Memories In Structures
MIT Professor Speaks at Concordia About the Importance of Cultural Architecture in Eastern Europe
When you think of Eastern Europe, chances are the first things that come to mind are communism, corruption and poverty.
MIT professor Azra Aksamija is looking to add architecture to that list.
An architectural historian and artist, Aksamija will be giving a lecture this week as part of the Conversations in Contemporary Art series at Concordia, presenting her work on issues of cultural identity construction through art and architecture.
A native of Bosnia and Herzevogina, which serves as the grounds for her work, Aksamija concentrates her effort on providing context for those unfamiliar with the country and its former Eastern Bloc neighbours.
“I felt that the fact that I had survived [the Bosnian War], and managed to have this rescue, move to Austria and have this education in America—I found it was my obligation to give something back,” she said.
Aksamija’s work investigates the role of religious architecture, specifically the mosque, as a space where culture is constructed and how it can therefore sometimes act as a barrier against nationalistic propaganda.
One of the periods she focuses on is the early 1990s, when post-socialist Yugoslavia was plunged into war, with strife and divisions between different ethnic groups of Muslims at a devastating high.
“In the case of Bosnia [then a part of Yugoslavia], you have 70 per cent of Islamic religious architecture being systematically destroyed [in the war],” said Aksamija. “Buildings were destroyed to such an extent that they were completely bulldozed—foundation stones were partly dug out and carried to unknown locations so that you cannot rebuild from the original.”
Destruction of buildings is often unavoidable in war, but Aksamija’s work delves deeper into how methodical demolitions can actually be a part of a broader campaign of identity erasure.
“Any type of architectural structure marks a spot where a certain community has been living—it’s material evidence of that specific group’s existence,” she said.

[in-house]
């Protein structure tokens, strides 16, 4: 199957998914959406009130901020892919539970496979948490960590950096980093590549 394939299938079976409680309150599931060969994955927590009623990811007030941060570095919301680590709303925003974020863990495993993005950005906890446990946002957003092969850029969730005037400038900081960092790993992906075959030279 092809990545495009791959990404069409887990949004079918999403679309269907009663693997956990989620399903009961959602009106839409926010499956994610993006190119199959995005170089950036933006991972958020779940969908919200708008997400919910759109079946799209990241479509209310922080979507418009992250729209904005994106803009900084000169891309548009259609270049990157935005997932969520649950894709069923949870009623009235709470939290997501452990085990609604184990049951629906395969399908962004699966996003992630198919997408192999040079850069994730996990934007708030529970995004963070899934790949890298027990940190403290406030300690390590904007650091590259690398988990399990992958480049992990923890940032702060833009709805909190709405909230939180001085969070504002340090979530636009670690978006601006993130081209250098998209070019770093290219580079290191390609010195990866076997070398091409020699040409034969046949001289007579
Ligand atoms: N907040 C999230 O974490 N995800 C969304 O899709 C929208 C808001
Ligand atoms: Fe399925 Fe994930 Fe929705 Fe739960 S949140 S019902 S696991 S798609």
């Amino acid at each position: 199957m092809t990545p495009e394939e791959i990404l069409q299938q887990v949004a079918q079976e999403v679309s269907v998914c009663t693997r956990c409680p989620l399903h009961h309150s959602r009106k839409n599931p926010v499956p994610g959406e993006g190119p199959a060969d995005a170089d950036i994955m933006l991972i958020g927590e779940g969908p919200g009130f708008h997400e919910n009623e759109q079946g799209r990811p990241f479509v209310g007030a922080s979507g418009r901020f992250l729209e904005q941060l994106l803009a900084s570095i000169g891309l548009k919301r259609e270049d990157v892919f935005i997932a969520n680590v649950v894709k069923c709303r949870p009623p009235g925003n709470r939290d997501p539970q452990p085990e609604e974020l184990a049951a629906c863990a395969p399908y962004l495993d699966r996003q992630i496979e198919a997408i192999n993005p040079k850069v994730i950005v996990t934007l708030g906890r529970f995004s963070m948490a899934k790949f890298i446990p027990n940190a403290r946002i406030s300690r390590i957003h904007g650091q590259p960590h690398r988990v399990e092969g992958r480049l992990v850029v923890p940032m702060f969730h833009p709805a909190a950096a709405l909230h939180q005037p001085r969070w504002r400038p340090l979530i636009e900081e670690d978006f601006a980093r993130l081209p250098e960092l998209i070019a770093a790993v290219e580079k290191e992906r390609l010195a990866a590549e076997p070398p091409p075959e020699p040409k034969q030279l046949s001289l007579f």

“In our war, [the structures] were targeted because they marked the history of a certain group to a certain area and their historic claim to a specific land, and as such, they stood in the way of nationalists and genociders.”
As a way to understand the post-war identities and tensions still existing in Bosnia today, Aksamija gives a closer look at how and why mosques become identity markers for Bosnian Muslims, and how they fit into broader questions of history and art.
“A lot of my work is about cultural mediation and basically trying to express, in a respectful way, cultural differences,” she said.
“I try and restore some of those memories of collective life that the ethnic cleansers and genociders want to erase.” —Azra Aksamija, MIT professor
Through clothing, architecture and other cultural-religious symbols, Aksamija uses a cultural pedagogy approach to unearth the truths of how art comes to construct what makes us who we are. Wearable Mosques is a project of hers that looks at how architecture tends to transcend simply the buildings we build, and the way that those places tend to incubate, reinforce and represent our identities.
Aksamija says the project is meant to “deconstruct prejudices but also to be critical in many different directions towards different ways of constructing Islamic identity in the world.”
The idea is to show Islamic identity as “local, individual” rather than monolithic. Architecture, in this way, becomes a process of not only construction, but also deconstruction, where community and individual identities are built and re-built following conflict.
In addition to her work on mosques, Aksamija has studied the ways cultural institutions affect a community—not just the buildings but what’s inside of them, as well.
Over the past year, she has headed the Day of Museum Solidarity campaign in response to the shutdown of the National Museum of Bosnia and Herzegovina. The museum was closed in 2012 after 124 years of existence, preventing access to valuable items related to Bosnian cultural heritage.
Working with a variety of international collaborators, scholars, artists, museologists and librarians, Aksamija founded a website last January in response called Cultural Shutdown. It aims to raise awareness about the political impasses that limit access to items of artistic and historical importance and, perhaps more importantly, to the collective memories of peace and cooperation that such items represent.
As a part of the project, museums were asked to cross out one work of art in their collection using yellow barricade tape with the words “culture shutdown” emblazoned across. More than 225 cultural institutions have since taken part. Aksamija founded the project with the idea of “restorative memory” in mind.
“Museums house memories of co-existence, the history of Bosnia as a place where many cultures have met and lived together,” she said. “So restorative memory means to basically try and restore some of those memories of collective life that the ethnic cleansers and genociders want to erase.”
Azra Aksamija // Nov. 7 // VA-114 (1395 René Lévesque Blvd. W.) // 6 p.m. // Free admission
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